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Is there a way to hold a government agency like the Federal Trade Commission (FTC) accountable for the cost to businesses of what a company says are abrupt and systemic changes in regulatory standards? POM Wonderful LLC, a Los Angeles-based juice company, is trying to do just that by suing the FTC in District Court. The FTC is reportedly investigating POM for alleged false advertising but hasn’t filed a complaint against the company. POM claims in its own lawsuit, filed in U.S. District Court in the District of Columbia, that the agency is already inventing new deceptive-advertising law on its own – without going through the required rule-making procedures -- and is getting ready to enforce it against POM. Specifically, POM says the FTC is now requiring that advertisers obtain prior approval by the Food and Drug Administration before making claims that a product treats or prevents disease and that they must have two well-controlled studies before making non-disease claims. POM alleges that the FTC has put out... Read more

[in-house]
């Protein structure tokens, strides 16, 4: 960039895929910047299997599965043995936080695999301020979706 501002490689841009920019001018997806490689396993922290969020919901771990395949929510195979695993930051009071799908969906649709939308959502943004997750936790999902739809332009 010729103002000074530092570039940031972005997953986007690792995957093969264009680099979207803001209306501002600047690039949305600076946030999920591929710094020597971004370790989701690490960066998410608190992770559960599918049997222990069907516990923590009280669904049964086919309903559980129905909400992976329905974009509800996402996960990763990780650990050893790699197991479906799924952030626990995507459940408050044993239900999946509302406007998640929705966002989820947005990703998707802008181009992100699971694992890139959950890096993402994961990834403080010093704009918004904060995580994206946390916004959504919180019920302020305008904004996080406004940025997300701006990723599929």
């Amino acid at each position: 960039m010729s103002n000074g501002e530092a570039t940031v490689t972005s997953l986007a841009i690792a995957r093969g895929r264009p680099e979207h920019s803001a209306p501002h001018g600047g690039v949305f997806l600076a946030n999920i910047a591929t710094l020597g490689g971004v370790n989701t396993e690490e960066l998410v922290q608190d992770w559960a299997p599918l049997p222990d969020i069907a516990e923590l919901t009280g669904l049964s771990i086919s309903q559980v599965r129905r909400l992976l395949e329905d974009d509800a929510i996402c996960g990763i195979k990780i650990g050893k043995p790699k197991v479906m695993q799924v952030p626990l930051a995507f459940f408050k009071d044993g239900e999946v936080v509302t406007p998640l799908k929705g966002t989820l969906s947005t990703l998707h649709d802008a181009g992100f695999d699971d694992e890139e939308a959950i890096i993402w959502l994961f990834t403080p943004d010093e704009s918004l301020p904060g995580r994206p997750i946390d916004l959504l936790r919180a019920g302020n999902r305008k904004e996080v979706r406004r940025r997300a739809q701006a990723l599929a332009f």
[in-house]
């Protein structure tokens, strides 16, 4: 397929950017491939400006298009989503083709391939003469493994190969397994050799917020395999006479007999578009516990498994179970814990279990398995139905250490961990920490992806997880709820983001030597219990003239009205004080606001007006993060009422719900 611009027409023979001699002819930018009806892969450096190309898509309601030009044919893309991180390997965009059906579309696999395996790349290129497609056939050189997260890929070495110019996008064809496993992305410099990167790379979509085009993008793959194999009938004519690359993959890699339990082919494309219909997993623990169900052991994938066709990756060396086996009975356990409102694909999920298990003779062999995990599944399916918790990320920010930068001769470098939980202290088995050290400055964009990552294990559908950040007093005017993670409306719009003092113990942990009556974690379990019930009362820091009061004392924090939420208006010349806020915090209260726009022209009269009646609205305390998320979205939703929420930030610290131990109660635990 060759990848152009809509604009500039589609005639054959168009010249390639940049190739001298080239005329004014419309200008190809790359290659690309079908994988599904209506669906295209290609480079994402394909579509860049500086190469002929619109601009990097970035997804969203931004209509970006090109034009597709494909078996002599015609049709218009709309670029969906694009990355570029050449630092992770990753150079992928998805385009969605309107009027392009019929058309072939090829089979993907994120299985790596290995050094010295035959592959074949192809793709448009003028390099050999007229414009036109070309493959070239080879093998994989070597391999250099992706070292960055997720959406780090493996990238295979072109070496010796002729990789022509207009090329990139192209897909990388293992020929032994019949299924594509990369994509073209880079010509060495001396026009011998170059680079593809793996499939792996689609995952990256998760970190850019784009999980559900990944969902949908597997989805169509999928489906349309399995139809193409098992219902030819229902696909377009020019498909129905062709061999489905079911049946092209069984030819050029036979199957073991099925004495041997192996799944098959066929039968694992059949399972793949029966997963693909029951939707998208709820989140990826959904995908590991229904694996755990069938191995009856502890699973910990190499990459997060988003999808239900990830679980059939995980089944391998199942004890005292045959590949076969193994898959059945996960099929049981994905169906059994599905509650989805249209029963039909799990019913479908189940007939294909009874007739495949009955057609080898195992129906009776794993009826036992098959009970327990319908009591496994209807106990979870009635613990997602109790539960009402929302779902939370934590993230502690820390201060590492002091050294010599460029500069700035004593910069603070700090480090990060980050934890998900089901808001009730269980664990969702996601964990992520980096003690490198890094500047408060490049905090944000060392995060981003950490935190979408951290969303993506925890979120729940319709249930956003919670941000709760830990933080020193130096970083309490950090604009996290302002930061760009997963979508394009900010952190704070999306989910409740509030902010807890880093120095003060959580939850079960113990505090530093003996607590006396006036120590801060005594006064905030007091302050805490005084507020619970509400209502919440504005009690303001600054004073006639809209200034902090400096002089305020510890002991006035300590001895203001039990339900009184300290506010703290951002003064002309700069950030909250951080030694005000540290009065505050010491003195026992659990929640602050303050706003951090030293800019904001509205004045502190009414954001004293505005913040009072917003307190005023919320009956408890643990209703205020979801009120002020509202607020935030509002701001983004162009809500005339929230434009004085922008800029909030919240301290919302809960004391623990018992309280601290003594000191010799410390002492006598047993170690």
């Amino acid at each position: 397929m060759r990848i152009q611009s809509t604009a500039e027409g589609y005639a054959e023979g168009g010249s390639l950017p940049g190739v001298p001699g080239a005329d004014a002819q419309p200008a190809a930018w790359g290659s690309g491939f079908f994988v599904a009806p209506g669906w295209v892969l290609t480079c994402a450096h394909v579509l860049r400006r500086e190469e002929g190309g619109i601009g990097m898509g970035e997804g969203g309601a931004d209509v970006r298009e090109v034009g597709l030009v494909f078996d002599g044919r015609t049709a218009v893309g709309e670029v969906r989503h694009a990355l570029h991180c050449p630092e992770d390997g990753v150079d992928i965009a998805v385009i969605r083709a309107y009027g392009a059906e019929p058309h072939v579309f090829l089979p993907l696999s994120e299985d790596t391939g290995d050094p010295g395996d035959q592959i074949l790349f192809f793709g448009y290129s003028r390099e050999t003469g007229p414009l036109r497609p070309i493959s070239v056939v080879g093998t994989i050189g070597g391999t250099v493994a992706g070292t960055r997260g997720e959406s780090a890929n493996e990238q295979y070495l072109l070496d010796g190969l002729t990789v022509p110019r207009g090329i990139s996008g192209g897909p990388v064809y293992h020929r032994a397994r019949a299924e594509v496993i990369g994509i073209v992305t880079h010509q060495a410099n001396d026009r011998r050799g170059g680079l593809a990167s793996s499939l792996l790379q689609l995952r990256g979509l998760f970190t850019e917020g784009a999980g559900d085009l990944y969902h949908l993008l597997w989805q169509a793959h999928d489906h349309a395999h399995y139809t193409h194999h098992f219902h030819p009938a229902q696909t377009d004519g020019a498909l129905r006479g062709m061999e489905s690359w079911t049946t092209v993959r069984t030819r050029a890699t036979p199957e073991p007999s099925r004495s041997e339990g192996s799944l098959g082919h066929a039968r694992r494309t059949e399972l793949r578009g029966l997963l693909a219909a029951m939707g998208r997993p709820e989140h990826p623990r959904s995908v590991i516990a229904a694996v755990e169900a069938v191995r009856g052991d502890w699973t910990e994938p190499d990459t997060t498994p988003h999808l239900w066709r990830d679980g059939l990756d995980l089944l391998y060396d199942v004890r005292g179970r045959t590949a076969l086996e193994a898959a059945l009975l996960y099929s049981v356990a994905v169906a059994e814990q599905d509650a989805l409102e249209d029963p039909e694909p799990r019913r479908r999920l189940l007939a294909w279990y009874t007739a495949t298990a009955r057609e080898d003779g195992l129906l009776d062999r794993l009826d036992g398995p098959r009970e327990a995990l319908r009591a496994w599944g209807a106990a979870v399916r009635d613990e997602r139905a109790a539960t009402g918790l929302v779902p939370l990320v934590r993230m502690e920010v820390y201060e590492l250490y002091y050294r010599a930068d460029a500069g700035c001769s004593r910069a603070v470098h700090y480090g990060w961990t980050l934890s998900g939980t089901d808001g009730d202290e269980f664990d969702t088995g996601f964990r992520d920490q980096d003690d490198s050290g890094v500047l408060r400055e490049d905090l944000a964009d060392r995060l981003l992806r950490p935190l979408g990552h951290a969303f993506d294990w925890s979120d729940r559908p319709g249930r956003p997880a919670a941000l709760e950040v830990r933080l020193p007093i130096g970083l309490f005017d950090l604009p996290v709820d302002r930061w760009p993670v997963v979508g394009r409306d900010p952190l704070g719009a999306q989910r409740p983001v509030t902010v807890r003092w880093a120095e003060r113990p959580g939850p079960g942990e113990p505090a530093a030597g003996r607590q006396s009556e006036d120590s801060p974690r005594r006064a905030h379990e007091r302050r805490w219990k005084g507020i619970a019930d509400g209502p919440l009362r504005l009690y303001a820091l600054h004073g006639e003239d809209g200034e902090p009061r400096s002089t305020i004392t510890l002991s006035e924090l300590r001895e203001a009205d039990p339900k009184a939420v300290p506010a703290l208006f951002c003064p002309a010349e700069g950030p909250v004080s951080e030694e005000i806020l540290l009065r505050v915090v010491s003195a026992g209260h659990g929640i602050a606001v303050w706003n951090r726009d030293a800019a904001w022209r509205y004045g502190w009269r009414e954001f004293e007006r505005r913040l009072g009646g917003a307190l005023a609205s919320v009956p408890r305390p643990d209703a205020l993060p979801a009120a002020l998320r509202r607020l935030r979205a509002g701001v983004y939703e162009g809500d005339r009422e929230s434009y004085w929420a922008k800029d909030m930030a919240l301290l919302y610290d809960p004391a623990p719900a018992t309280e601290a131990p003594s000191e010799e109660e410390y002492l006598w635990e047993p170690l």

Late last month, we noted a highly unusual decision by U.S. Magistrate Judge Alan Kay in the District of Columbia to order the Federal Trade Commission to respond to interrogatories about a subpoena it had issued to Paul Bisaro, the CEO of Watson Pharmaceuticals, in a generic-drug investigation. Normally, that sort of inquiry into the… Read More

When a U.S. magistrate judge in the District of Columbia issued his ruling in Federal Trade Commission v. Bisaro on July 13, 2010, permitting limited discovery of certain FTC officials regarding an agency subpoena, it had been more than three decades since the D.C. Circuit had found that “extraordinary circumstances” were present that warranted discovery… Read More

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